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Development of a Reference Genome Representative of the Population of Quebec

Regional Priorities Partnership Program (RP3)
Genome Centre(s):
Génome Québec
Project Leader(s):
Guillaume Lettre (Université de Montréal ), Simon Gravel (McGill University)
Fiscal Year Project Launched: 
Project Description:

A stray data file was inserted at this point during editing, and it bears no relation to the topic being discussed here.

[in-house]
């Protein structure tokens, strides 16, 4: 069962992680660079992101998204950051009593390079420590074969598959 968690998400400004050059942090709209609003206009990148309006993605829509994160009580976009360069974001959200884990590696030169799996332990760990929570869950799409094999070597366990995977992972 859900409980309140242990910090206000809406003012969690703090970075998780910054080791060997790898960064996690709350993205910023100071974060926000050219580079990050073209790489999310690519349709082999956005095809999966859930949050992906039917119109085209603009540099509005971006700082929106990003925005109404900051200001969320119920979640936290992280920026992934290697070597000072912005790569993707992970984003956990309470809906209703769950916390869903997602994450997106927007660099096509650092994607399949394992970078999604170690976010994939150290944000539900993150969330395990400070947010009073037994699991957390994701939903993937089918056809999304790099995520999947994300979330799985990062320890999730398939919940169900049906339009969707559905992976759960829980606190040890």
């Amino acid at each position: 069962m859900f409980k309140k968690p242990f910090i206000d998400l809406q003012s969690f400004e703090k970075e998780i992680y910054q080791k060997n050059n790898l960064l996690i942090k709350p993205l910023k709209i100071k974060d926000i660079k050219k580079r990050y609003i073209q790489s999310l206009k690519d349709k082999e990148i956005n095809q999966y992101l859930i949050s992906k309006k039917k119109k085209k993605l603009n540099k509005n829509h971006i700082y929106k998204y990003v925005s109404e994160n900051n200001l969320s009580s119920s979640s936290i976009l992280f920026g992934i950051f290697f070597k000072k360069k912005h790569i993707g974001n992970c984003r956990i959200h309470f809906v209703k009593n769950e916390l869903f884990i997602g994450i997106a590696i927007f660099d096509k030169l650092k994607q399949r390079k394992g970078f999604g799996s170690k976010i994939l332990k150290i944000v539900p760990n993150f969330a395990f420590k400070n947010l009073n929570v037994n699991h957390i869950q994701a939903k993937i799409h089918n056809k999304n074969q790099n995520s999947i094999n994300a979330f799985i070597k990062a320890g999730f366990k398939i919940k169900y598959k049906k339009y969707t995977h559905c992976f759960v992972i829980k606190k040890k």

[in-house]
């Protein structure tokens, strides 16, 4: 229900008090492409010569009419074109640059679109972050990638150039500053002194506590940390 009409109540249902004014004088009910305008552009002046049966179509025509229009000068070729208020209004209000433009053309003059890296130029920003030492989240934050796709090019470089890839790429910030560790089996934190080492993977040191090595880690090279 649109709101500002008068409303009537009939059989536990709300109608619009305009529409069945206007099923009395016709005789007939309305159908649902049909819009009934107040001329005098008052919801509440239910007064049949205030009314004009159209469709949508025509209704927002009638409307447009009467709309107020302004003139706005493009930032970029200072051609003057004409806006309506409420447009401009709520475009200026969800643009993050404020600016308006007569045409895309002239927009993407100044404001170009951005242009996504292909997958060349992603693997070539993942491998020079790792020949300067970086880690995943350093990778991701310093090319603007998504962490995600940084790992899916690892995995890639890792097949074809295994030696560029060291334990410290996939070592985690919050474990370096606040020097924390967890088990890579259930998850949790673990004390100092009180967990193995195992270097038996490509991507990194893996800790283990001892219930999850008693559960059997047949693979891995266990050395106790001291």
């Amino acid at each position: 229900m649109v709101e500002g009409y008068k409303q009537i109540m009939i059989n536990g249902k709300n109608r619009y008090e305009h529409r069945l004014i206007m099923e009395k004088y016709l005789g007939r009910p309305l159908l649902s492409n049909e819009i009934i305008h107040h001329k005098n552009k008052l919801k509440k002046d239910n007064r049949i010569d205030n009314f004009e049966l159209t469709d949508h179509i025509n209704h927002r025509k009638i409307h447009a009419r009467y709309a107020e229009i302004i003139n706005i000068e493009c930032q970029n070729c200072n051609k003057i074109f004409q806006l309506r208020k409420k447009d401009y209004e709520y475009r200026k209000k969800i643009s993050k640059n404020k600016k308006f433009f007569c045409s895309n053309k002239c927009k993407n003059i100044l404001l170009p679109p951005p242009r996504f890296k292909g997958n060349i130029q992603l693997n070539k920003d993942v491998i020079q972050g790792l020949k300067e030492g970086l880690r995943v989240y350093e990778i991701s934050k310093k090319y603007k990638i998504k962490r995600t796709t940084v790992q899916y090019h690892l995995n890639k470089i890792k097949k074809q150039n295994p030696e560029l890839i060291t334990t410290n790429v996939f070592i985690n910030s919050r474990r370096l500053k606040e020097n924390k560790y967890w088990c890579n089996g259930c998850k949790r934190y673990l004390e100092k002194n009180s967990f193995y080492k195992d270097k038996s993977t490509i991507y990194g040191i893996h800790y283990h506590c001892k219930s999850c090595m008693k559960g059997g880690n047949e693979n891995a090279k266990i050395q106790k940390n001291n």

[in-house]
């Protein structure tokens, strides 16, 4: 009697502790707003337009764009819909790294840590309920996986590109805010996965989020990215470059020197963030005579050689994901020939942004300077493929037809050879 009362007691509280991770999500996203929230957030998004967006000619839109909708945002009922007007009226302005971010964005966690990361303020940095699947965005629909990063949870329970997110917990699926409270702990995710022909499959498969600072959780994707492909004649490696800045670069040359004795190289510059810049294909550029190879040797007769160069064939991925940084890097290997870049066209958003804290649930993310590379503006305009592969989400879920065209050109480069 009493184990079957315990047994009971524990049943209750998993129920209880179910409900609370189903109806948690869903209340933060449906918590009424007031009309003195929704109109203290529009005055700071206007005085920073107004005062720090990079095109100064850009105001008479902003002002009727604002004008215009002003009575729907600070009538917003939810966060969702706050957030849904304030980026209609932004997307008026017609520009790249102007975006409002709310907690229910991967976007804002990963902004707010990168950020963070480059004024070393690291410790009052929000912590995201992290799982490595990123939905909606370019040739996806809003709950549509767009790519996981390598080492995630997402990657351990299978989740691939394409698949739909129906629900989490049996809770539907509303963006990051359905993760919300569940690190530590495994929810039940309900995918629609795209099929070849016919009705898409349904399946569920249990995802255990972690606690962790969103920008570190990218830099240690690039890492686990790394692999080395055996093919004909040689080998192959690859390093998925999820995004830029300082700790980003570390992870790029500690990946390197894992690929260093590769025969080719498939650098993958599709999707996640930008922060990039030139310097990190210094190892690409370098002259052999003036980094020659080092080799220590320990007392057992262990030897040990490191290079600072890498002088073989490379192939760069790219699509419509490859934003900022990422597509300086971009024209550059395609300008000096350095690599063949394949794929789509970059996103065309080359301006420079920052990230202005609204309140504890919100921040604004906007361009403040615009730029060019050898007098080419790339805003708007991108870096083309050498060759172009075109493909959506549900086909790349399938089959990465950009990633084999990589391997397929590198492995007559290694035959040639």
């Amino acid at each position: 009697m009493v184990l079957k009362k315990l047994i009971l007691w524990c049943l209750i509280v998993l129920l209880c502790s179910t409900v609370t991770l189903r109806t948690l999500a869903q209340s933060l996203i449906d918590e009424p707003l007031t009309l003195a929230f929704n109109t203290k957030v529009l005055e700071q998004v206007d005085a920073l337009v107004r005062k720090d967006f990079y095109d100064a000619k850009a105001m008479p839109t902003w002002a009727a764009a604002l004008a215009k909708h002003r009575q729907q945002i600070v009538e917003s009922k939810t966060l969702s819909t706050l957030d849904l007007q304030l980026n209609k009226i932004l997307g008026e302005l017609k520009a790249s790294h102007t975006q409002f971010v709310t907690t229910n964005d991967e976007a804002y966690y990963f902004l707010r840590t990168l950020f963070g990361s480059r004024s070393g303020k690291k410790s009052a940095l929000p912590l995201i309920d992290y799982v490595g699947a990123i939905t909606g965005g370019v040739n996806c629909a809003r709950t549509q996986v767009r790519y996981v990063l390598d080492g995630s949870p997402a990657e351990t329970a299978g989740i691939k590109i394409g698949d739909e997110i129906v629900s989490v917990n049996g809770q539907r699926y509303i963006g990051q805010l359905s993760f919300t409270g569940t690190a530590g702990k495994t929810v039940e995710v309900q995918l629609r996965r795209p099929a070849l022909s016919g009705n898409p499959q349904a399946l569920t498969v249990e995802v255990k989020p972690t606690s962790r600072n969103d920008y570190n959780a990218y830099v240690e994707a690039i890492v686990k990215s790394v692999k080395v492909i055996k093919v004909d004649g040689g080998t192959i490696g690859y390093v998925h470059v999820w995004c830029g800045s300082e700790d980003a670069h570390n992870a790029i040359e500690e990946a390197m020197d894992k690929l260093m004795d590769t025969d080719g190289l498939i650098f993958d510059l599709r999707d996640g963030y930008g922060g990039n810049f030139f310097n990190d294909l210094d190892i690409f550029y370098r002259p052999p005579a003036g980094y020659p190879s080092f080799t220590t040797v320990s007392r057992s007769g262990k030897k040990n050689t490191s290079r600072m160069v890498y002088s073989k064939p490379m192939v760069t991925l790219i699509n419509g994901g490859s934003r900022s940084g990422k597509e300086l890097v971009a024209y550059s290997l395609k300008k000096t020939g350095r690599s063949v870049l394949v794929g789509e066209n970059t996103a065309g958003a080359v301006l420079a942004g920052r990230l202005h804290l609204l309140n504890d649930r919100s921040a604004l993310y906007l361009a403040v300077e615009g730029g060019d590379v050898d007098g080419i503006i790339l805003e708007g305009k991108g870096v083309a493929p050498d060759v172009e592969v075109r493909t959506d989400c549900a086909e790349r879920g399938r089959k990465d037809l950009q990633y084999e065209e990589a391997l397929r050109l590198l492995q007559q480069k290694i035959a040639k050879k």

In our ageing population, the prevalence of many common diseases is increasing and their burden threatens our societies. For instance, cardiovascular diseases remain the leading cause of mortality worldwide. In Canada, more than 1.6 million individuals have heart diseases and direct costs for treating cardiovascular diseases are $7.4 billion per year, the highest for a disease. Hypertension is the most common cardiovascular disease in the world (1.13 billion people) and account for 13 per cent of annual deaths worldwide. Finally, dementia affects 50 million people worldwide and this number is expected to triple by 2050 at an estimated cost for the societies of $4 trillion. These three examples highlight the burden that such diseases represent in our societies, and the need to improve their prognostic, diagnostic and treatment. Precision medicine aims to identify the root causes of diseases in order to tailor prediction, prevention and treatment to each individual. One strategy to achieve this aim is to integrate into clinical care information hidden in the DNA of each person. Whole-genome DNA sequencing is now a robust technique that can reliably read a person’s genome, that is, the information contained in a person’s DNA. Several international efforts are currently ongoing in order to document genetic variation in different human populations. Our project – the GenoRef-Q Initiative – will sequence the genome of 1900 participants recruited in CARTaGENE, the population-based cohort of the Province of Quebec. This resource will enable multiple precision medicine-related activities and set the stage for future projects led by the new generation of scientists. For example, the GenoRef-Q Initiative will create a comprehensive catalogue of genetic variants found in the population of Quebec, a formidable tool for clinical geneticists and other clinicians to interpret the results of genetic testing and to pinpoint the cause of various genetic diseases. The sequence information will also be useful to decipher existing genetic data and to prioritize further development of more specific drug targets. The GenoRef-Q Initiative will create opportunities for researchers in Quebec, in Canada, and internationally that will foster research in human genetics and precision medicine. This, in turn, will lead to a better understanding of genetic risk in Canadian populations. As such, it is perfectly aligned with the priorities of multiple universities and research centers, as well as the provincial and federal governments.